Getting Through the Holidays When You’ve Lost a Loved One

by Darcie D. Sims

The holidays are coming and I’m not sure I’m ready. I’m not sure I’ll ever be ready again. It’s winter and I feel as frozen inside as the landscape is outside. I tried making out my gift list today, but the tears kept getting in the way. It is so hard to think about gifts and fun and the holidays when a loved one has died.

As I get out the dishes and count the silverware, I am acutely aware of the empty place at the family table. I’m trying to find the holiday spirit, but when the family circle has been broken by death, the only things that sparkle this season are my tears.

Working your way through.
When you’ve lost a loved one, the holiday season can be a painful reminder of the terrible loss you are feeling—instead of bringing warmth, love, and excitement. The first few years are perhaps the most difficult, but even years later, the holidays may lack the joy they once had for you. There are steps you can take, however, to help give the holidays a new meaning. The holidays can become a time of peace and reflection, a time to cherish the gift your loved one has been—and continues to be—in the life of your family. Here are a few ideas that may help you begin the journey.

Be patient and realistic.
Sometimes our own high expectations of the holidays make the pain and frustration more acute. We have a mental picture of how things ought to be. Often, however, those expectations are based more on fantasy than reality. Remember that you are grieving. Be kind and gentle with yourself, and realistic about what you expect. Leave the word ought out of the holiday season this year.

It is difficult to be realistic while you are grieving, but it is also an important strategy for health and well-being. Plan ahead so that you are not overwhelmed by responsibilities at the last moment.

When you are grieving, it is difficult to concentrate, so make lists. Prioritize things. Decide what is important to you this holiday season, and scratch the rest off the list this year. You can always add things back in years to come.

Listen to your heart and acknowledge your limits.
Spend some quiet time before the rush of the holidays listening to your heart. Become aware of your needs and express them to family members and friends with whom you plan to spend the holidays.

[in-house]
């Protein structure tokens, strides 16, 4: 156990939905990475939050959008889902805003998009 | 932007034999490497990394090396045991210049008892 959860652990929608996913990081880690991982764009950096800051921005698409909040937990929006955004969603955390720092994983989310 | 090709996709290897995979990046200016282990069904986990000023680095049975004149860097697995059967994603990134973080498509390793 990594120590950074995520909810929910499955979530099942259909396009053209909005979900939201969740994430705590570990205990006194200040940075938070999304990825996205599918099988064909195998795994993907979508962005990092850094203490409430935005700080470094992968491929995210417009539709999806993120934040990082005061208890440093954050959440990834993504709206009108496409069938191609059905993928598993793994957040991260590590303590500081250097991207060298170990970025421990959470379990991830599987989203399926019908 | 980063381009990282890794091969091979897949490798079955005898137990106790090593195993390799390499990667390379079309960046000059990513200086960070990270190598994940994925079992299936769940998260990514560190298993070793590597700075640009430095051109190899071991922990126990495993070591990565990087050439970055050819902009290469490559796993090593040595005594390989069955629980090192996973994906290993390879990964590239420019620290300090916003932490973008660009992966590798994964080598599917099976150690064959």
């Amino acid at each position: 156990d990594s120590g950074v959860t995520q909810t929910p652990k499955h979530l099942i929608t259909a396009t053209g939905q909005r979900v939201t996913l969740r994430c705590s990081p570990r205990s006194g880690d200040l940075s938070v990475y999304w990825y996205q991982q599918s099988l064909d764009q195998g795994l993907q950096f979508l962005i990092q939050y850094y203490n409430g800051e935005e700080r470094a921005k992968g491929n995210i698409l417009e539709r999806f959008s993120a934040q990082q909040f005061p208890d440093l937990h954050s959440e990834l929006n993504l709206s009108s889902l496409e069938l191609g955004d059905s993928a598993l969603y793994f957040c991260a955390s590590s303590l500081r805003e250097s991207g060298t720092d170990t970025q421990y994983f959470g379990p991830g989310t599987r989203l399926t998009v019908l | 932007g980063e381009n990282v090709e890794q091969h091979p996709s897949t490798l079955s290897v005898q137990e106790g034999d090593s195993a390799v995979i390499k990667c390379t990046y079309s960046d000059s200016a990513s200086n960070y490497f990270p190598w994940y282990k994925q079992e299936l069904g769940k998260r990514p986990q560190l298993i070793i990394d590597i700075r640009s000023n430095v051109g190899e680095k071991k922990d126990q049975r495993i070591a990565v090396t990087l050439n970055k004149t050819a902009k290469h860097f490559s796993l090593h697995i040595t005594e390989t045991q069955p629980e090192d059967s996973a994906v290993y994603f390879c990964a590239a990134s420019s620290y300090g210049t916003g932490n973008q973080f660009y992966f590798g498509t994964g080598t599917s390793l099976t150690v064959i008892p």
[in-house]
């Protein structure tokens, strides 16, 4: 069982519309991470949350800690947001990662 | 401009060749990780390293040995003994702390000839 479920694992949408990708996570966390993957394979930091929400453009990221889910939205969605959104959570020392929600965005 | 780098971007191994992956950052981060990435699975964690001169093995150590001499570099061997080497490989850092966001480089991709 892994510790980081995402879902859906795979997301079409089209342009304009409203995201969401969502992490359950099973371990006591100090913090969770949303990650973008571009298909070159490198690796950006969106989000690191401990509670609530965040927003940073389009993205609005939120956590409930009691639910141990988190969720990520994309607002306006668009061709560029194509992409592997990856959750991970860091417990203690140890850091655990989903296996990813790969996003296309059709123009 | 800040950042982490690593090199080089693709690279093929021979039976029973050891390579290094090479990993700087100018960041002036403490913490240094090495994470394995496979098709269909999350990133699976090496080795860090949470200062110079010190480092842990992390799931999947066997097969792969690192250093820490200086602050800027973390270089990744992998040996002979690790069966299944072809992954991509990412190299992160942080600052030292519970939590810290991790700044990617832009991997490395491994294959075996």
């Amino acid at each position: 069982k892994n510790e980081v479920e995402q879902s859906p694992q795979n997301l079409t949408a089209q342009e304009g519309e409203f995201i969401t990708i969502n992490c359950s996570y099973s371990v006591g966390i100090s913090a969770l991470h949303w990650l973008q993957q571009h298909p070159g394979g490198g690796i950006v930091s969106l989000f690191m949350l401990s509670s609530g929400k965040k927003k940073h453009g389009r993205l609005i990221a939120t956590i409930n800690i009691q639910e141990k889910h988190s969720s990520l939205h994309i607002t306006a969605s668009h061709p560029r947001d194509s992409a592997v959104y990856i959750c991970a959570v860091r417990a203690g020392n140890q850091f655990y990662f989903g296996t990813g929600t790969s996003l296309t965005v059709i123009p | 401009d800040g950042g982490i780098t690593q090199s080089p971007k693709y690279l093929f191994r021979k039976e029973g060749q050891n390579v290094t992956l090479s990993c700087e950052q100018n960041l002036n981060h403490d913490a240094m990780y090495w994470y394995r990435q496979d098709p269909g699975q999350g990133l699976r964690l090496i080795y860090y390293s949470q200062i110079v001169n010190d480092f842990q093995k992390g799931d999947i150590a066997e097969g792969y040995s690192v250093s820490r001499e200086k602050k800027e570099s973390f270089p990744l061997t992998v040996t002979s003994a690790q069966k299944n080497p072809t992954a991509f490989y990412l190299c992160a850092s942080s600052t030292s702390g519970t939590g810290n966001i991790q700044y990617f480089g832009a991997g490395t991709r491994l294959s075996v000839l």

Encourage others to share their feelings, too, so that everyone affected by the death of your loved one has an opportunity to express his or her wishes about holiday plans.

Remember that it is O.K. to say no. You do not have to accept every invitation or fulfill every responsibility that comes your way this holiday season. Accept invitations and take on obligations only as you have the energy and the desire to do so. Make all your “yeses” tentative this year. Do what you can this holiday season, and let that be sufficient. If you can’t decorate the yard, decorate the house. If the house seems too big to tackle, decorate a room, a corner, or a table. There is nothing wrong with simplicity.

Meanwhile, take care of yourself physically. Grieving is hard on the body and is a great source of stress. Eat well and wisely. Avoid the temptation to numb your pain through overindulgence in the season’s many culinary delights. You will only feel worse later.

At the same time, do not deny yourself the pleasures of good food and companionship out of a sense of obligation to the deceased. Remember that your loved one would want to see you smiling, happy, surrounded by those whom you hold dear.

Exercise is an important stress reliever and a healthy mood elevator. Make time for exercise and rest so that your grief is not compounded by exhaustion or overwork. If you listen well to what your heart and your body are telling you, the holidays will pass more peacefully.

Adapt cherished traditions.
When loss and grief overwhelm us at the holidays, we are sometimes tempted to scrap the whole thing, to do absolutely nothing. But you can keep traditions alive in ways that make sense given the new reality of your life.

For instance, if the fact that you won’t be buying a gift for your departed loved one this year saddens you, buy a simple gift that you know he or she would have liked and give it to someone who otherwise would not have a gift. Many charities are eager to accept such gifts at this time of year, and some will even arrange for you to present the gift in person if you wish. Remember that it is the exchange of love—the giving—that matters most.

Hang the stockings by the fireplace if you wish; place a wreath on the grave if that seems appropriate. Do whatever feels right for you and your family. Try a new twist on old traditions—have Christmas dinner on Christmas Eve, open presents on New Year’s Day or on the sixth of January, as is done in some traditions.

If you are alone this year as a result of your loss, find a way to share a part of the holidays with others. Visit a soup kitchen or stop by a nursing home. You may find yourself forging new bonds out of shared losses.

Excerpt taken from “Getting Through the Holidays When You’ve Lost a Loved One” CareNote.

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